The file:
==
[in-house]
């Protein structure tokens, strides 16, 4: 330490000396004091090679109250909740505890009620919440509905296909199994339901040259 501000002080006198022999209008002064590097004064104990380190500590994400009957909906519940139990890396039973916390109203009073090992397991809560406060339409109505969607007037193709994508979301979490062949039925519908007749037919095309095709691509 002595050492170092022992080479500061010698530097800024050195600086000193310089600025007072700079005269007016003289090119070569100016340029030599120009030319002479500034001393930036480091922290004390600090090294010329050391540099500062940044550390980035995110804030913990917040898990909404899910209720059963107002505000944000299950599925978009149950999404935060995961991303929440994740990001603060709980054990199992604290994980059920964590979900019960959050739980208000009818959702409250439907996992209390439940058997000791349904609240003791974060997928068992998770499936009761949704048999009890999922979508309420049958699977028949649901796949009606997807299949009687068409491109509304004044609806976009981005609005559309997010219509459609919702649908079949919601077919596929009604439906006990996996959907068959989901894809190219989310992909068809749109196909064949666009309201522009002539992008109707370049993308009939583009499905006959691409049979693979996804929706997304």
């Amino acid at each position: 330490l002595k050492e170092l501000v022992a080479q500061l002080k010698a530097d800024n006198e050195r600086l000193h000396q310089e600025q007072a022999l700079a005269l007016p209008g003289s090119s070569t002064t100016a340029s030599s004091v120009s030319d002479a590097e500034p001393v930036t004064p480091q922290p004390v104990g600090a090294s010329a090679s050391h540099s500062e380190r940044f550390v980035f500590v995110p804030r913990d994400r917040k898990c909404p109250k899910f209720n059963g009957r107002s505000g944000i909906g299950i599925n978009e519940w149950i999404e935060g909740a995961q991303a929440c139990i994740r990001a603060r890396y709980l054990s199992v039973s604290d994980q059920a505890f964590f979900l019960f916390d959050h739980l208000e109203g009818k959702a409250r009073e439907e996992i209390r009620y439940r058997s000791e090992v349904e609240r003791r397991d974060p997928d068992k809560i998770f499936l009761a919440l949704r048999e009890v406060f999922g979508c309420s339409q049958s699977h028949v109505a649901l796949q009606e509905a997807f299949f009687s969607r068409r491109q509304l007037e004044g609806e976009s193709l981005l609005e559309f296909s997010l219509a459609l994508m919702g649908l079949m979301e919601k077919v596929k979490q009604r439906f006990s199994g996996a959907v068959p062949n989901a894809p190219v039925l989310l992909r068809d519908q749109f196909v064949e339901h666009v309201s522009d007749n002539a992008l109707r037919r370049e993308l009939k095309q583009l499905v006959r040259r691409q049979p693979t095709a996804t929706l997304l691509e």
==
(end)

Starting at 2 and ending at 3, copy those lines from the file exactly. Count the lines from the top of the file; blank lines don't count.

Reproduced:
């Protein structure tokens, strides 16, 4: 330490000396004091090679109250909740505890009620919440509905296909199994339901040259 501000002080006198022999209008002064590097004064104990380190500590994400009957909906519940139990890396039973916390109203009073090992397991809560406060339409109505969607007037193709994508979301979490062949039925519908007749037919095309095709691509 002595050492170092022992080479500061010698530097800024050195600086000193310089600025007072700079005269007016003289090119070569100016340029030599120009030319002479500034001393930036480091922290004390600090090294010329050391540099500062940044550390980035995110804030913990917040898990909404899910209720059963107002505000944000299950599925978009149950999404935060995961991303929440994740990001603060709980054990199992604290994980059920964590979900019960959050739980208000009818959702409250439907996992209390439940058997000791349904609240003791974060997928068992998770499936009761949704048999009890999922979508309420049958699977028949649901796949009606997807299949009687068409491109509304004044609806976009981005609005559309997010219509459609919702649908079949919601077919596929009604439906006990996996959907068959989901894809190219989310992909068809749109196909064949666009309201522009002539992008109707370049993308009939583009499905006959691409049979693979996804929706997304």
């Amino acid at each position: 330490l002595k050492e170092l501000v022992a080479q500061l002080k010698a530097d800024n006198e050195r600086l000193h000396q310089e600025q007072a022999l700079a005269l007016p209008g003289s090119s070569t002064t100016a340029s030599s004091v120009s030319d002479a590097e500034p001393v930036t004064p480091q922290p004390v104990g600090a090294s010329a090679s050391h540099s500062e380190r940044f550390v980035f500590v995110p804030r913990d994400r917040k898990c909404p109250k899910f209720n059963g009957r107002s505000g944000i909906g299950i599925n978009e519940w149950i999404e935060g909740a995961q991303a929440c139990i994740r990001a603060r890396y709980l054990s199992v039973s604290d994980q059920a505890f964590f979900l019960f916390d959050h739980l208000e109203g009818k959702a409250r009073e439907e996992i209390r009620y439940r058997s000791e090992v349904e609240r003791r397991d974060p997928d068992k809560i998770f499936l009761a919440l949704r048999e009890v406060f999922g979508c309420s339409q049958s699977h028949v109505a649901l796949q009606e509905a997807f299949f009687s969607r068409r491109q509304l007037e004044g609806e976009s193709l981005l609005e559309f296909s997010l219509a459609l994508m919702g649908l079949m979301e919601k077919v596929k979490q009604r439906f006990s199994g996996a959907v068959p062949n989901a894809p190219v039925l989310l992909r068809d519908q749109f196909v064949e339901h666009v309201s522009d007749n002539a992008l109707r037919r370049e993308l009939k095309q583009l499905v006959r040259r691409q049979p693979t095709a996804t929706l997304l691509e």